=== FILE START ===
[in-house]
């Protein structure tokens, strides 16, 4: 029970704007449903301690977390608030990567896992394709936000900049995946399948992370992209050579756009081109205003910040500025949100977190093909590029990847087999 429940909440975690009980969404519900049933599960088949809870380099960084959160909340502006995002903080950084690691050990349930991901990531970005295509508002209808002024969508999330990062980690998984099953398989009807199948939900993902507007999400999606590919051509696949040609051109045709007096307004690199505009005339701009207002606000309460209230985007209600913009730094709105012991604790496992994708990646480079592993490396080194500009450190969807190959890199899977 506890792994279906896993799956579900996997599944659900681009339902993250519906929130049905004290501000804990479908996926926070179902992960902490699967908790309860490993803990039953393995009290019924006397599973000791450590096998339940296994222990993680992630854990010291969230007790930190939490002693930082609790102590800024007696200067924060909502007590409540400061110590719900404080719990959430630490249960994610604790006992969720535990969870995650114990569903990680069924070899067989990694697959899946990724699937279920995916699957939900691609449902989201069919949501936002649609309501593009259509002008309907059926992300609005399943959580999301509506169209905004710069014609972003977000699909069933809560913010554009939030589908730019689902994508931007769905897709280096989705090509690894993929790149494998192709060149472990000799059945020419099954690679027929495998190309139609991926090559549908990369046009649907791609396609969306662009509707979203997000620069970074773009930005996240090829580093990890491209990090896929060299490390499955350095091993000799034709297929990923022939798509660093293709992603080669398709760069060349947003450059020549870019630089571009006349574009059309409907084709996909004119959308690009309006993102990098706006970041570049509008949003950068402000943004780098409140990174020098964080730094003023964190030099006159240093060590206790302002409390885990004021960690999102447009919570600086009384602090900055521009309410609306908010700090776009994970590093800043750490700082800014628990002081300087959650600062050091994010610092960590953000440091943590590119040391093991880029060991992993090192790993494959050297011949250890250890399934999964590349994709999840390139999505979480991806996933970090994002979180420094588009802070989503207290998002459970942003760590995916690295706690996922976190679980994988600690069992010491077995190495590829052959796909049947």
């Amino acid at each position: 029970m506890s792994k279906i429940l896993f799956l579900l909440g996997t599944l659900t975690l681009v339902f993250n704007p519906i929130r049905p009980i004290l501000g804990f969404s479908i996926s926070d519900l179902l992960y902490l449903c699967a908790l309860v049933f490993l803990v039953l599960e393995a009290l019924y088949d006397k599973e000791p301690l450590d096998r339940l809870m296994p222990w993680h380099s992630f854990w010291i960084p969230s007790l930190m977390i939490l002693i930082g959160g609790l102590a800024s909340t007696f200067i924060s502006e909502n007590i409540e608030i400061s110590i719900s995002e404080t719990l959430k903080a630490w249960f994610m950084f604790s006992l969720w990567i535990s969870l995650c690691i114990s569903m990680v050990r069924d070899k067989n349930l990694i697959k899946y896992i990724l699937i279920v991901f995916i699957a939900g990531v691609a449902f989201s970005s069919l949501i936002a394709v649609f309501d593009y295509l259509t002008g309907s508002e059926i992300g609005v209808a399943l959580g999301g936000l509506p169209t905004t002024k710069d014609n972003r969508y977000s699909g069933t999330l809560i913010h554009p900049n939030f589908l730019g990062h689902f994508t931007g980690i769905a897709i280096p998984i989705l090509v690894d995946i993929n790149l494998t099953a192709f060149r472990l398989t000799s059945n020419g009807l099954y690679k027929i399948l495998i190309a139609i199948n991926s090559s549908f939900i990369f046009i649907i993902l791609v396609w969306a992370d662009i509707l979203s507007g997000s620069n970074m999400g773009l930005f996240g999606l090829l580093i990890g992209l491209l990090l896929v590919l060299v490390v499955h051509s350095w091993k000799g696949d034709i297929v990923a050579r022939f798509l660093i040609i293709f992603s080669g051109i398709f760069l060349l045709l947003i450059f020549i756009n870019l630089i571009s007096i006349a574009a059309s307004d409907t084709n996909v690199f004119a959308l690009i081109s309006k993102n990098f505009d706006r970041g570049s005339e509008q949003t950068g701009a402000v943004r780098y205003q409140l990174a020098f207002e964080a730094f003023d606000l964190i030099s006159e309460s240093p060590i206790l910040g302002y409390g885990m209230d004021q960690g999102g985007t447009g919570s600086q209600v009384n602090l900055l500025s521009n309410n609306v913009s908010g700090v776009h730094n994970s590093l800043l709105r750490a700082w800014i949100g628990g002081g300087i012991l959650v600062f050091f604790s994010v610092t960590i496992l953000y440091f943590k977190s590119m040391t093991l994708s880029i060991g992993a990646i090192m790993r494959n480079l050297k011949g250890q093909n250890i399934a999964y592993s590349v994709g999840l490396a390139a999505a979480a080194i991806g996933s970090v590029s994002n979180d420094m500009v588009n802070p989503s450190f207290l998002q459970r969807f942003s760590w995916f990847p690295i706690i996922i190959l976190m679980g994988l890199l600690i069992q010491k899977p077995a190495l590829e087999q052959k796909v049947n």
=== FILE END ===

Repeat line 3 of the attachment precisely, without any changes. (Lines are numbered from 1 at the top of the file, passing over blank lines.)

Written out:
């Amino acid at each position: 029970m506890s792994k279906i429940l896993f799956l579900l909440g996997t599944l659900t975690l681009v339902f993250n704007p519906i929130r049905p009980i004290l501000g804990f969404s479908i996926s926070d519900l179902l992960y902490l449903c699967a908790l309860v049933f490993l803990v039953l599960e393995a009290l019924y088949d006397k599973e000791p301690l450590d096998r339940l809870m296994p222990w993680h380099s992630f854990w010291i960084p969230s007790l930190m977390i939490l002693i930082g959160g609790l102590a800024s909340t007696f200067i924060s502006e909502n007590i409540e608030i400061s110590i719900s995002e404080t719990l959430k903080a630490w249960f994610m950084f604790s006992l969720w990567i535990s969870l995650c690691i114990s569903m990680v050990r069924d070899k067989n349930l990694i697959k899946y896992i990724l699937i279920v991901f995916i699957a939900g990531v691609a449902f989201s970005s069919l949501i936002a394709v649609f309501d593009y295509l259509t002008g309907s508002e059926i992300g609005v209808a399943l959580g999301g936000l509506p169209t905004t002024k710069d014609n972003r969508y977000s699909g069933t999330l809560i913010h554009p900049n939030f589908l730019g990062h689902f994508t931007g980690i769905a897709i280096p998984i989705l090509v690894d995946i993929n790149l494998t099953a192709f060149r472990l398989t000799s059945n020419g009807l099954y690679k027929i399948l495998i190309a139609i199948n991926s090559s549908f939900i990369f046009i649907i993902l791609v396609w969306a992370d662009i509707l979203s507007g997000s620069n970074m999400g773009l930005f996240g999606l090829l580093i990890g992209l491209l990090l896929v590919l060299v490390v499955h051509s350095w091993k000799g696949d034709i297929v990923a050579r022939f798509l660093i040609i293709f992603s080669g051109i398709f760069l060349l045709l947003i450059f020549i756009n870019l630089i571009s007096i006349a574009a059309s307004d409907t084709n996909v690199f004119a959308l690009i081109s309006k993102n990098f505009d706006r970041g570049s005339e509008q949003t950068g701009a402000v943004r780098y205003q409140l990174a020098f207002e964080a730094f003023d606000l964190i030099s006159e309460s240093p060590i206790l910040g302002y409390g885990m209230d004021q960690g999102g985007t447009g919570s600086q209600v009384n602090l900055l500025s521009n309410n609306v913009s908010g700090v776009h730094n994970s590093l800043l709105r750490a700082w800014i949100g628990g002081g300087i012991l959650v600062f050091f604790s994010v610092t960590i496992l953000y440091f943590k977190s590119m040391t093991l994708s880029i060991g992993a990646i090192m790993r494959n480079l050297k011949g250890q093909n250890i399934a999964y592993s590349v994709g999840l490396a390139a999505a979480a080194i991806g996933s970090v590029s994002n979180d420094m500009v588009n802070p989503s450190f207290l998002q459970r969807f942003s760590w995916f990847p690295i706690i996922i190959l976190m679980g994988l890199l600690i069992q010491k899977p077995a190495l590829e087999q052959k796909v049947n």